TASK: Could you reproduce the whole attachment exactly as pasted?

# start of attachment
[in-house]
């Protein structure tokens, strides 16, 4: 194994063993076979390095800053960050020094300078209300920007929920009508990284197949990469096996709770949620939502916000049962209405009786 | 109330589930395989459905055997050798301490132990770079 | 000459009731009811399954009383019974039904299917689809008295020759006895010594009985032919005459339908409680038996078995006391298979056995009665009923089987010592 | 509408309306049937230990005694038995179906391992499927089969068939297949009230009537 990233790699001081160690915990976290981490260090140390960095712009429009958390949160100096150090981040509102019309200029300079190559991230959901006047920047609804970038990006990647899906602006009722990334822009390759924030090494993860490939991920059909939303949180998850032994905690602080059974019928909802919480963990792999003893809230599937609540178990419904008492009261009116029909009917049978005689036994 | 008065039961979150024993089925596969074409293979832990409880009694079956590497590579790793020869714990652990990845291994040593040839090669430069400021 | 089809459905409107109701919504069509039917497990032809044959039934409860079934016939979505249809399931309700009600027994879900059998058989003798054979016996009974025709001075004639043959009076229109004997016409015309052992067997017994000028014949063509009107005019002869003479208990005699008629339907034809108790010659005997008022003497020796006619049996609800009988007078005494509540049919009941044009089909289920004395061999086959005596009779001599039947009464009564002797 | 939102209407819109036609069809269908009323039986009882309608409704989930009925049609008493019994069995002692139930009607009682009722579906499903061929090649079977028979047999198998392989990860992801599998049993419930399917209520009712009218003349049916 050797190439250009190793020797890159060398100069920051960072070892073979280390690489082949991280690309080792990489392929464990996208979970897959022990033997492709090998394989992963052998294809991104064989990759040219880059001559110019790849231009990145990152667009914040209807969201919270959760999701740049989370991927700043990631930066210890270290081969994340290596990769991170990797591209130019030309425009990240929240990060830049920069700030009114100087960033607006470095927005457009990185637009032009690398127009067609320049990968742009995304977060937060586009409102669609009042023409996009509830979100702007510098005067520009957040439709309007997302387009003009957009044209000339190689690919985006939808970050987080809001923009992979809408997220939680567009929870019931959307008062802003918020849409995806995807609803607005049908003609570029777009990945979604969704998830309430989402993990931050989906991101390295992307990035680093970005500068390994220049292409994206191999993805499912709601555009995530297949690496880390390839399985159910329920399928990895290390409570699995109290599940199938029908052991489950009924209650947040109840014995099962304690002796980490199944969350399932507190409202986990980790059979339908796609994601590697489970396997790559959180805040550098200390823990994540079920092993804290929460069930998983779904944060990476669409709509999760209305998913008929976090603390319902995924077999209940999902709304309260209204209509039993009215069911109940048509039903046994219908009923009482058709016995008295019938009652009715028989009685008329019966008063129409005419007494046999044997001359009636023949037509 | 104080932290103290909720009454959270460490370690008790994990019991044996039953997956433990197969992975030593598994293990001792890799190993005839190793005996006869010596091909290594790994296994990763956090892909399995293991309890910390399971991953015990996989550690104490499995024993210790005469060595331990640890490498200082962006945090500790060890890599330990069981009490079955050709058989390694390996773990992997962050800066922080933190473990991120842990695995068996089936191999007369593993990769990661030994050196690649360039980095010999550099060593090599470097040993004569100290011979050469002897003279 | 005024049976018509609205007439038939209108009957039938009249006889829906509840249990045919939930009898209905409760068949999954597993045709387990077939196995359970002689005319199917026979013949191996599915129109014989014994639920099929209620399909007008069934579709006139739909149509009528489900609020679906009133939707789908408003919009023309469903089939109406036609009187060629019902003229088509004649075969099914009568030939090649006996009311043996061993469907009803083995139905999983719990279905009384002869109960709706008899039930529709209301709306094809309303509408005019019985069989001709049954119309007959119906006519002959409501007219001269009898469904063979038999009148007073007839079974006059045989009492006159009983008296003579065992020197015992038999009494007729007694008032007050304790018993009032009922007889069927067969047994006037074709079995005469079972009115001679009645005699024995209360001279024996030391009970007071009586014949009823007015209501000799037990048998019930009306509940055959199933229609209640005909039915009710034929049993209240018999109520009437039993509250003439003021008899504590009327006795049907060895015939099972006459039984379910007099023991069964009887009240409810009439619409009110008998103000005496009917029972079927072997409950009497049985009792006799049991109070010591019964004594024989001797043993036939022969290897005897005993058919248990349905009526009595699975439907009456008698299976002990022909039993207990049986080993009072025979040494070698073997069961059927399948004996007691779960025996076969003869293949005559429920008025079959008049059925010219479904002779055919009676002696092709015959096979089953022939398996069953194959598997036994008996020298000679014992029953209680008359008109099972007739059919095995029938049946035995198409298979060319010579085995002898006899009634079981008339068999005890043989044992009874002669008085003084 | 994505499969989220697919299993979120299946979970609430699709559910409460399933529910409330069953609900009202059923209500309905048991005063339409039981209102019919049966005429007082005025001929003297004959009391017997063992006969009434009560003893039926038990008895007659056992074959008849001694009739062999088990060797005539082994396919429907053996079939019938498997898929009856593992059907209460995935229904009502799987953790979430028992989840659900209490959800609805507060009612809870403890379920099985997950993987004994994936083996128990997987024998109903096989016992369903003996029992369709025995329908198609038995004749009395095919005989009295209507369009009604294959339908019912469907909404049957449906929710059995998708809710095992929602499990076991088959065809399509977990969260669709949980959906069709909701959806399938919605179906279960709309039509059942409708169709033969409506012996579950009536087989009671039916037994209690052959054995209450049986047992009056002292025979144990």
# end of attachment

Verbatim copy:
[in-house]
């Protein structure tokens, strides 16, 4: 194994063993076979390095800053960050020094300078209300920007929920009508990284197949990469096996709770949620939502916000049962209405009786 | 109330589930395989459905055997050798301490132990770079 | 000459009731009811399954009383019974039904299917689809008295020759006895010594009985032919005459339908409680038996078995006391298979056995009665009923089987010592 | 509408309306049937230990005694038995179906391992499927089969068939297949009230009537 990233790699001081160690915990976290981490260090140390960095712009429009958390949160100096150090981040509102019309200029300079190559991230959901006047920047609804970038990006990647899906602006009722990334822009390759924030090494993860490939991920059909939303949180998850032994905690602080059974019928909802919480963990792999003893809230599937609540178990419904008492009261009116029909009917049978005689036994 | 008065039961979150024993089925596969074409293979832990409880009694079956590497590579790793020869714990652990990845291994040593040839090669430069400021 | 089809459905409107109701919504069509039917497990032809044959039934409860079934016939979505249809399931309700009600027994879900059998058989003798054979016996009974025709001075004639043959009076229109004997016409015309052992067997017994000028014949063509009107005019002869003479208990005699008629339907034809108790010659005997008022003497020796006619049996609800009988007078005494509540049919009941044009089909289920004395061999086959005596009779001599039947009464009564002797 | 939102209407819109036609069809269908009323039986009882309608409704989930009925049609008493019994069995002692139930009607009682009722579906499903061929090649079977028979047999198998392989990860992801599998049993419930399917209520009712009218003349049916 050797190439250009190793020797890159060398100069920051960072070892073979280390690489082949991280690309080792990489392929464990996208979970897959022990033997492709090998394989992963052998294809991104064989990759040219880059001559110019790849231009990145990152667009914040209807969201919270959760999701740049989370991927700043990631930066210890270290081969994340290596990769991170990797591209130019030309425009990240929240990060830049920069700030009114100087960033607006470095927005457009990185637009032009690398127009067609320049990968742009995304977060937060586009409102669609009042023409996009509830979100702007510098005067520009957040439709309007997302387009003009957009044209000339190689690919985006939808970050987080809001923009992979809408997220939680567009929870019931959307008062802003918020849409995806995807609803607005049908003609570029777009990945979604969704998830309430989402993990931050989906991101390295992307990035680093970005500068390994220049292409994206191999993805499912709601555009995530297949690496880390390839399985159910329920399928990895290390409570699995109290599940199938029908052991489950009924209650947040109840014995099962304690002796980490199944969350399932507190409202986990980790059979339908796609994601590697489970396997790559959180805040550098200390823990994540079920092993804290929460069930998983779904944060990476669409709509999760209305998913008929976090603390319902995924077999209940999902709304309260209204209509039993009215069911109940048509039903046994219908009923009482058709016995008295019938009652009715028989009685008329019966008063129409005419007494046999044997001359009636023949037509 | 104080932290103290909720009454959270460490370690008790994990019991044996039953997956433990197969992975030593598994293990001792890799190993005839190793005996006869010596091909290594790994296994990763956090892909399995293991309890910390399971991953015990996989550690104490499995024993210790005469060595331990640890490498200082962006945090500790060890890599330990069981009490079955050709058989390694390996773990992997962050800066922080933190473990991120842990695995068996089936191999007369593993990769990661030994050196690649360039980095010999550099060593090599470097040993004569100290011979050469002897003279 | 005024049976018509609205007439038939209108009957039938009249006889829906509840249990045919939930009898209905409760068949999954597993045709387990077939196995359970002689005319199917026979013949191996599915129109014989014994639920099929209620399909007008069934579709006139739909149509009528489900609020679906009133939707789908408003919009023309469903089939109406036609009187060629019902003229088509004649075969099914009568030939090649006996009311043996061993469907009803083995139905999983719990279905009384002869109960709706008899039930529709209301709306094809309303509408005019019985069989001709049954119309007959119906006519002959409501007219001269009898469904063979038999009148007073007839079974006059045989009492006159009983008296003579065992020197015992038999009494007729007694008032007050304790018993009032009922007889069927067969047994006037074709079995005469079972009115001679009645005699024995209360001279024996030391009970007071009586014949009823007015209501000799037990048998019930009306509940055959199933229609209640005909039915009710034929049993209240018999109520009437039993509250003439003021008899504590009327006795049907060895015939099972006459039984379910007099023991069964009887009240409810009439619409009110008998103000005496009917029972079927072997409950009497049985009792006799049991109070010591019964004594024989001797043993036939022969290897005897005993058919248990349905009526009595699975439907009456008698299976002990022909039993207990049986080993009072025979040494070698073997069961059927399948004996007691779960025996076969003869293949005559429920008025079959008049059925010219479904002779055919009676002696092709015959096979089953022939398996069953194959598997036994008996020298000679014992029953209680008359008109099972007739059919095995029938049946035995198409298979060319010579085995002898006899009634079981008339068999005890043989044992009874002669008085003084 | 994505499969989220697919299993979120299946979970609430699709559910409460399933529910409330069953609900009202059923209500309905048991005063339409039981209102019919049966005429007082005025001929003297004959009391017997063992006969009434009560003893039926038990008895007659056992074959008849001694009739062999088990060797005539082994396919429907053996079939019938498997898929009856593992059907209460995935229904009502799987953790979430028992989840659900209490959800609805507060009612809870403890379920099985997950993987004994994936083996128990997987024998109903096989016992369903003996029992369709025995329908198609038995004749009395095919005989009295209507369009009604294959339908019912469907909404049957449906929710059995998708809710095992929602499990076991088959065809399509977990969260669709949980959906069709909701959806399938919605179906279960709309039509059942409708169709033969409506012996579950009536087989009671039916037994209690052959054995209450049986047992009056002292025979144990």